### Re: pubkeys for p and g

also sprach Arnold G. Reinhold [EMAIL PROTECTED] [2003.06.29.0424 +0200]: I am not sure I understand. How does this relate to my question? Where does the other factor come from? I got the impression, and maybe I misunderstood, that you were viewing a product of two primes aA, where a was the private part= and A was the public part. That is not how RSA works. The produce aA is the public key. Either factor can be the private part. Oh, I get it. No, that was my bad. aA and bB are simply the private/Public keypairs for A and B. Yeah, yeah, I know. Algebra is always haunting me... -- martin; (greetings from the heart of the sun.) \ echo mailto: !#^.*|tr * mailto:; [EMAIL PROTECTED] invalid PGP subkeys? use subkeys.pgp.net as keyserver! our destiny exercises its influence over us even when, as yet, we have not learned its nature; it is our future that lays down the law of our today. - friedrich nietzsche pgp0.pgp Description: PGP signature

### Re: pubkeys for p and g

martin f krafft wrote: also sprach Peter Fairbrother [EMAIL PROTECTED] [2003.06.27.1903 +0200]: Can you give me a ref to where they say that? I'd like to know exactly what they are claiming. this will have to wait a couple of days. Perhaps they are encrypting the DH secrets with RSA keys to provide some recipient authentication? nope. Or perhaps they are using DH instead of RSA for their public keys? nope. Hmmm. It's not exactly DH, but if you used the e of a RSA key as g, and the N as p, that would actually work. It's only one RSA key tho'. -- Peter Fairbrother - The Cryptography Mailing List Unsubscribe by sending unsubscribe cryptography to [EMAIL PROTECTED]

### Re: pubkeys for p and g

martin f krafft writes: My point was that some commercial vendors (Check Point and others) claim, that if two partners want to perform a DH key exchange, they may use their two public keys for g and p. This, in effect, would mean that g and p were not globally known, but that the public keys are used in their place. ... We are writing a book and simply want to have some backup. I am almost sure that Check Point is bullshitting (wouldn't be the first time), so unless anyone has actually heard of this possibility, I am going to write this down and influence a thousand people, basically claiming that Check Point is wrong. Do you have a reference to what exactly Check Point says about this? Maybe you are misunderstanding or misinterpreting them. If you could quote it here verbatim (or provide a link if it is online) we might be able to understand their claim better. It would be wise to make sure it is not a simple misunderstanding before you put something critical about them in your book. - The Cryptography Mailing List Unsubscribe by sending unsubscribe cryptography to [EMAIL PROTECTED]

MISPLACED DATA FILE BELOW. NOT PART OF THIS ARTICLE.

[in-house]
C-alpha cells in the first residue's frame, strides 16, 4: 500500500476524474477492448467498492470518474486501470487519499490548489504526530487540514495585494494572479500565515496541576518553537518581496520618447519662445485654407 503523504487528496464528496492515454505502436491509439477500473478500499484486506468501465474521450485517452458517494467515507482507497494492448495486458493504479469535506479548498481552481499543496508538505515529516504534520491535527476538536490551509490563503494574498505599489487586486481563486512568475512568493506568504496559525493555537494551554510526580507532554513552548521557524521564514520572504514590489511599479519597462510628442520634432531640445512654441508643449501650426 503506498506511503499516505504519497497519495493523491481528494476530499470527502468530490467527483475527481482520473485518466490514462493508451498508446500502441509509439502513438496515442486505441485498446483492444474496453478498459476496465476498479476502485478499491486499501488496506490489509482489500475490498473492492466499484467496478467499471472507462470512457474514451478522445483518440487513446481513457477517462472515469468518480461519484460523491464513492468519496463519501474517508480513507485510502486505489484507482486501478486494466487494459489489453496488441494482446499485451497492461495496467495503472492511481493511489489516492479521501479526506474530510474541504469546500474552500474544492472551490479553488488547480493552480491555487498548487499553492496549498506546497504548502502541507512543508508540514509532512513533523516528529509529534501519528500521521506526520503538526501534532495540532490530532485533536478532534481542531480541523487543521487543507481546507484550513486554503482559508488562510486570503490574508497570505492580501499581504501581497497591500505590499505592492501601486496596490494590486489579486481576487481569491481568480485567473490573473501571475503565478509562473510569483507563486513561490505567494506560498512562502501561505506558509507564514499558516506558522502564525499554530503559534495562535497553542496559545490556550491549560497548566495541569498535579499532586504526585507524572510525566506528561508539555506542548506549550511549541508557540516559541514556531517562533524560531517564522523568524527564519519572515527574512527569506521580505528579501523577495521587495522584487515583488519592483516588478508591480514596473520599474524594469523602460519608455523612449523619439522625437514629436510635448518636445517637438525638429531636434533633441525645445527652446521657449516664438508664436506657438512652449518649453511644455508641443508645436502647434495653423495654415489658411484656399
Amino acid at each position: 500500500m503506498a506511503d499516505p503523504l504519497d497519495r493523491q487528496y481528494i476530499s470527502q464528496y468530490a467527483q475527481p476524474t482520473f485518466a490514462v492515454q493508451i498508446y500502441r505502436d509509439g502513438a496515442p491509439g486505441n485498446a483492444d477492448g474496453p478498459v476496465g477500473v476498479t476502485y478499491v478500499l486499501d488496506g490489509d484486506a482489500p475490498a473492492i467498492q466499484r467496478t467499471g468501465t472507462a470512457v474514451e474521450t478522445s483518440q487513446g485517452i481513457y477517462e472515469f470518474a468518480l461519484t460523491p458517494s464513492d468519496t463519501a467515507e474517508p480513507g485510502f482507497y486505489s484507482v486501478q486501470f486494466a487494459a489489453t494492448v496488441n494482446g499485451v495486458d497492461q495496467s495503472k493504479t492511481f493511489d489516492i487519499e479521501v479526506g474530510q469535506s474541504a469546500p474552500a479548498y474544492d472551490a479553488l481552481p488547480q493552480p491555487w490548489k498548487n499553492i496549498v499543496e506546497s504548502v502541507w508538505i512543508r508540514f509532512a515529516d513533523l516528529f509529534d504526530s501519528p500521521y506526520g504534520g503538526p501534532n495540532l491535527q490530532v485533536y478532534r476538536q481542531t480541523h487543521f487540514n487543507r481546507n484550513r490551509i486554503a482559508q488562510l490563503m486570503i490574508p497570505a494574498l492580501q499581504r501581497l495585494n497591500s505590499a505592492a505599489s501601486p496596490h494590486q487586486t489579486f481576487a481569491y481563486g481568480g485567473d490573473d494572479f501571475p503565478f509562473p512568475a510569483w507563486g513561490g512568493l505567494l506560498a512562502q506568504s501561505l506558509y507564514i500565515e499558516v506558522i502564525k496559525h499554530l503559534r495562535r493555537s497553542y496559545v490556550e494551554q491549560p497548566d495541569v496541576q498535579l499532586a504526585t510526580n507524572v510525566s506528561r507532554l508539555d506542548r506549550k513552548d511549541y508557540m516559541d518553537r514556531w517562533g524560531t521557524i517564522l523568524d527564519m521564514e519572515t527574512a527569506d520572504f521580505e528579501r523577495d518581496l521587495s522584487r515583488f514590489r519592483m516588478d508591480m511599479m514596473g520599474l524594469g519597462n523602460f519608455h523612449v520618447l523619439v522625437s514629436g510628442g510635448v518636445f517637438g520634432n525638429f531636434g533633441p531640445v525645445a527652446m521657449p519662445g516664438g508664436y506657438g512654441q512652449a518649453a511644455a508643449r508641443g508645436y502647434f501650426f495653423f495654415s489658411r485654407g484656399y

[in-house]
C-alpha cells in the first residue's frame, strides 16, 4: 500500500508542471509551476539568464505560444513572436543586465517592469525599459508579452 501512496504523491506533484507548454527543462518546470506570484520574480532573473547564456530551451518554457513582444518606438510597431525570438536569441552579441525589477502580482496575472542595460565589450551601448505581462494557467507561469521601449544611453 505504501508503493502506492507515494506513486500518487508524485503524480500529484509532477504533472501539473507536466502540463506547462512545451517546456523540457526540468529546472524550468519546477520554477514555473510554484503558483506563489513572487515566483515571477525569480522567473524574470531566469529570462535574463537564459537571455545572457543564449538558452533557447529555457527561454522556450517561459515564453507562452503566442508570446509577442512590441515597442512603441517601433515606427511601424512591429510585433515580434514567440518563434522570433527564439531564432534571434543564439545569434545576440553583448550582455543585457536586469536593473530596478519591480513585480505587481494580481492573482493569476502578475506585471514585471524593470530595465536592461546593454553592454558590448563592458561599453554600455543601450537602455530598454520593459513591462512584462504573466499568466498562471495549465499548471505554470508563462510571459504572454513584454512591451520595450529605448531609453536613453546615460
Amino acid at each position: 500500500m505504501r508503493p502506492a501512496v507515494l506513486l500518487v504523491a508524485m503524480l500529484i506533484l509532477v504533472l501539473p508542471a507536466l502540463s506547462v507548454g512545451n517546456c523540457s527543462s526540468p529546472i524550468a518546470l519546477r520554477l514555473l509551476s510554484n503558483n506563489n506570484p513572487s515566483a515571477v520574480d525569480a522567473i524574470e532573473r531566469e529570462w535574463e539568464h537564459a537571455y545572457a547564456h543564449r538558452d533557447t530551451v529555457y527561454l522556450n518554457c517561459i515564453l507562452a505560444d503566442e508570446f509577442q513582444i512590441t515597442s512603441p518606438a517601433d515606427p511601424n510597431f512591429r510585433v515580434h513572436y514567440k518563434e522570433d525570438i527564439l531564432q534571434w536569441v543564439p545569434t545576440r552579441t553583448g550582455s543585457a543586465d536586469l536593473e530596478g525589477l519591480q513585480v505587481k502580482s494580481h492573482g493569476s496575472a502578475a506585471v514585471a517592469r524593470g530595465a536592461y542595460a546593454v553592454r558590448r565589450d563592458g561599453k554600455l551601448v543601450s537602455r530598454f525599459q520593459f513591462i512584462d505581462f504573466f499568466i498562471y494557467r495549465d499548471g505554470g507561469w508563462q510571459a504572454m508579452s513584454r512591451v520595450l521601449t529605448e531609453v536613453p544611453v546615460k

### Re: pubkeys for p and g

I'm not certain I understand your questions, but here are some answers (I think). In the DH protocol you have what we call public parameters, p and g. p is a large prime integer, which defines a group Z*p, g is a generator which defines a subgroup in Z*p. You can use fix values for p an g. Now, participants will choose private and public keys. The private key is simply chosen as a random number x, whose value is between 1 and p-1. The public key associated to x will be y = g^x mod p. Participants keep x secret and y is public. You can say that (y, g, p) is the public key, or simply say that y is the public key if g and p (the public parameters) are implicitly known. Participants can choose a different x and associated y on each execution of the protocol, or have long term private public key pairs. --Anton The Check Point Firewall-1 Docs insist, that the public keys be used for p and g for the Oakley key exchange. I ask you: is this possible? - which of the two pubkeys will be p, which g? - are they both always primes? - are they both always suitable generators mod p? It just seems to me that Check Point isn't entirely sure themselves here. I'd appreciate a short cleanup... To my knowledge, g and p are globally defined, either in DH Groups (which are nothing but pre-defined g's and p's, right?), or otherwise set constant. Am I wrong about this? Thanks. - The Cryptography Mailing List Unsubscribe by sending unsubscribe cryptography to [EMAIL PROTECTED]

### DH: pubkeys for p and g

The Check Point Firewall-1 Docs insist, that the public keys be used for p and g for the Oakley key exchange. I ask you: is this possible? - which of the two pubkeys will be p, which g? - are they both always primes? - are they both always suitable generators mod p? It just seems to me that Check Point isn't entirely sure themselves here. I'd appreciate a short cleanup... To my knowledge, g and p are globally defined, either in DH Groups (which are nothing but pre-defined g's and p's, right?), or otherwise set constant. Am I wrong about this? Thanks. -- martin; (greetings from the heart of the sun.) \ echo mailto: !#^.*|tr * mailto:; [EMAIL PROTECTED] invalid PGP subkeys? use subkeys.pgp.net as keyserver! one should never do anything that one cannot talk about after dinner. -- oscar wilde pgp0.pgp Description: PGP signature